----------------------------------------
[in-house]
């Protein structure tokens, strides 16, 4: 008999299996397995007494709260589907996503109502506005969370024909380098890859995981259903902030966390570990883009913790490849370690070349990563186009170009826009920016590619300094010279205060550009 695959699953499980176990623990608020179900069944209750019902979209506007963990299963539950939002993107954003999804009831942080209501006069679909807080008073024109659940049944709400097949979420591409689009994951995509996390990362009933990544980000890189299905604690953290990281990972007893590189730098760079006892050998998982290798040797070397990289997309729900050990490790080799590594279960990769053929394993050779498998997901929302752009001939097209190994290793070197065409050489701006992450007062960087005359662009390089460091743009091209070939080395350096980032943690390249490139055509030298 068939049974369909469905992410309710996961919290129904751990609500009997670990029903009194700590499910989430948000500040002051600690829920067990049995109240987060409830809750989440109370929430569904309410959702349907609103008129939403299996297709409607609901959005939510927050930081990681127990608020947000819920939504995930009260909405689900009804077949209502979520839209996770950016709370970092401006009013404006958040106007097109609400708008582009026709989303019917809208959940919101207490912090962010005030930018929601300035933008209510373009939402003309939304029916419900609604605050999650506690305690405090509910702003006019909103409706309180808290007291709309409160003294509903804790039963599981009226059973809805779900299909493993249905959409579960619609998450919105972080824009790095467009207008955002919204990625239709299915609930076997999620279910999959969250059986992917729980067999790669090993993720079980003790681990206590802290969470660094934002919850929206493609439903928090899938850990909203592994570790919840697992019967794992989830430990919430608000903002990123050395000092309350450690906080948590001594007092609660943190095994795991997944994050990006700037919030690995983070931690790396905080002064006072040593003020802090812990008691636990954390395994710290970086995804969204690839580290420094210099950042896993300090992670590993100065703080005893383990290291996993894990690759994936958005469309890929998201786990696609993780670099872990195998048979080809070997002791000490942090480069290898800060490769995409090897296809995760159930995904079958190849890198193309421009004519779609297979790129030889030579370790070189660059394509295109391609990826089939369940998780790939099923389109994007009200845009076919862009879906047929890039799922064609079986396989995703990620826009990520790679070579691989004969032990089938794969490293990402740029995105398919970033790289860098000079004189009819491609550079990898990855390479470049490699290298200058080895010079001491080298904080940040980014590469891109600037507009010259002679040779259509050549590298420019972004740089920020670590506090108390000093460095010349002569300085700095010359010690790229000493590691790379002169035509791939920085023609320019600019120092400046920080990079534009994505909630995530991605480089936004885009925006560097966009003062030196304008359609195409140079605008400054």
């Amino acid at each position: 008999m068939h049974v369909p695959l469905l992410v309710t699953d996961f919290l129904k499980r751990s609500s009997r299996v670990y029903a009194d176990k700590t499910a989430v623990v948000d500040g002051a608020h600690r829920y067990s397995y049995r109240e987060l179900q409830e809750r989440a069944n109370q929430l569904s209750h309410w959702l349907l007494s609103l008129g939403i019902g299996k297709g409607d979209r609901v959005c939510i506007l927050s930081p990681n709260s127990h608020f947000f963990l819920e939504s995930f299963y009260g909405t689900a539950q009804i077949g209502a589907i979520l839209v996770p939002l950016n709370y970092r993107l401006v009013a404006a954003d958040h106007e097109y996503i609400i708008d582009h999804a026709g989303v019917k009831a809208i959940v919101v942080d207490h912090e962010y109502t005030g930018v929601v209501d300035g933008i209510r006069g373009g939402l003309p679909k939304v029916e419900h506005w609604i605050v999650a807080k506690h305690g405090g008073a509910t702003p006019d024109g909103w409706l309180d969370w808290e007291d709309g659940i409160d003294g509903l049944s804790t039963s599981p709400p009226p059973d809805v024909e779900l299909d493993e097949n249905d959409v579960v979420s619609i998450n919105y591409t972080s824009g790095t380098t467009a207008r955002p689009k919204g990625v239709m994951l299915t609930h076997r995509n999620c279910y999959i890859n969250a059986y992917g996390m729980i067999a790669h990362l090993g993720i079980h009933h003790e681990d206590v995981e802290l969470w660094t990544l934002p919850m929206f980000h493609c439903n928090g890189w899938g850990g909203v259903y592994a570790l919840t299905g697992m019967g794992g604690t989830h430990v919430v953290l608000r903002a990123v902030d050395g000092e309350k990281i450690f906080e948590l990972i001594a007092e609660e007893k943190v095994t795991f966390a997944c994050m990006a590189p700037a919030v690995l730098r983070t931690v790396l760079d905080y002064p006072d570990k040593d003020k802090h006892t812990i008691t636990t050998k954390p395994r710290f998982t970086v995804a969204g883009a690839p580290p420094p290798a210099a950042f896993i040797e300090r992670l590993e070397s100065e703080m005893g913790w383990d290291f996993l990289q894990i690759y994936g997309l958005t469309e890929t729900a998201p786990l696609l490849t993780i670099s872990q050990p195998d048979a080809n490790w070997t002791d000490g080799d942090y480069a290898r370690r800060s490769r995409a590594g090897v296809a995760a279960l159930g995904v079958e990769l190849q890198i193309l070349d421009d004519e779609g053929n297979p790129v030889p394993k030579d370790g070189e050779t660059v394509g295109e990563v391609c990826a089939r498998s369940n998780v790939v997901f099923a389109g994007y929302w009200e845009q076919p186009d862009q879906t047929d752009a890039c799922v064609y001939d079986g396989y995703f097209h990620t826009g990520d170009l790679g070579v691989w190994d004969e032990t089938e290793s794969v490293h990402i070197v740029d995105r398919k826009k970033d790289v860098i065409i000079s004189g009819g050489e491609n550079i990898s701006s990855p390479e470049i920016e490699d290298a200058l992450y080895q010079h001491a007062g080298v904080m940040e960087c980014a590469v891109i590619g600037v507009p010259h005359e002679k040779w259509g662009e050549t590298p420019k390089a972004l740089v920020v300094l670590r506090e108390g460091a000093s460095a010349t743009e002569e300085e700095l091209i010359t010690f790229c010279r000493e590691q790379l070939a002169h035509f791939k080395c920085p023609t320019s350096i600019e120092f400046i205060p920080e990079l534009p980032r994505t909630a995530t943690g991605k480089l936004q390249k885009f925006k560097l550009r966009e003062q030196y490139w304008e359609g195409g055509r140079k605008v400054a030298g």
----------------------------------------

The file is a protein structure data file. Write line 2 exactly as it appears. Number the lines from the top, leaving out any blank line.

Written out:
């Protein structure tokens, strides 16, 4: 008999299996397995007494709260589907996503109502506005969370024909380098890859995981259903902030966390570990883009913790490849370690070349990563186009170009826009920016590619300094010279205060550009 695959699953499980176990623990608020179900069944209750019902979209506007963990299963539950939002993107954003999804009831942080209501006069679909807080008073024109659940049944709400097949979420591409689009994951995509996390990362009933990544980000890189299905604690953290990281990972007893590189730098760079006892050998998982290798040797070397990289997309729900050990490790080799590594279960990769053929394993050779498998997901929302752009001939097209190994290793070197065409050489701006992450007062960087005359662009390089460091743009091209070939080395350096980032943690390249490139055509030298 068939049974369909469905992410309710996961919290129904751990609500009997670990029903009194700590499910989430948000500040002051600690829920067990049995109240987060409830809750989440109370929430569904309410959702349907609103008129939403299996297709409607609901959005939510927050930081990681127990608020947000819920939504995930009260909405689900009804077949209502979520839209996770950016709370970092401006009013404006958040106007097109609400708008582009026709989303019917809208959940919101207490912090962010005030930018929601300035933008209510373009939402003309939304029916419900609604605050999650506690305690405090509910702003006019909103409706309180808290007291709309409160003294509903804790039963599981009226059973809805779900299909493993249905959409579960619609998450919105972080824009790095467009207008955002919204990625239709299915609930076997999620279910999959969250059986992917729980067999790669090993993720079980003790681990206590802290969470660094934002919850929206493609439903928090899938850990909203592994570790919840697992019967794992989830430990919430608000903002990123050395000092309350450690906080948590001594007092609660943190095994795991997944994050990006700037919030690995983070931690790396905080002064006072040593003020802090812990008691636990954390395994710290970086995804969204690839580290420094210099950042896993300090992670590993100065703080005893383990290291996993894990690759994936958005469309890929998201786990696609993780670099872990195998048979080809070997002791000490942090480069290898800060490769995409090897296809995760159930995904079958190849890198193309421009004519779609297979790129030889030579370790070189660059394509295109391609990826089939369940998780790939099923389109994007009200845009076919862009879906047929890039799922064609079986396989995703990620826009990520790679070579691989004969032990089938794969490293990402740029995105398919970033790289860098000079004189009819491609550079990898990855390479470049490699290298200058080895010079001491080298904080940040980014590469891109600037507009010259002679040779259509050549590298420019972004740089920020670590506090108390000093460095010349002569300085700095010359010690790229000493590691790379002169035509791939920085023609320019600019120092400046920080990079534009994505909630995530991605480089936004885009925006560097966009003062030196304008359609195409140079605008400054």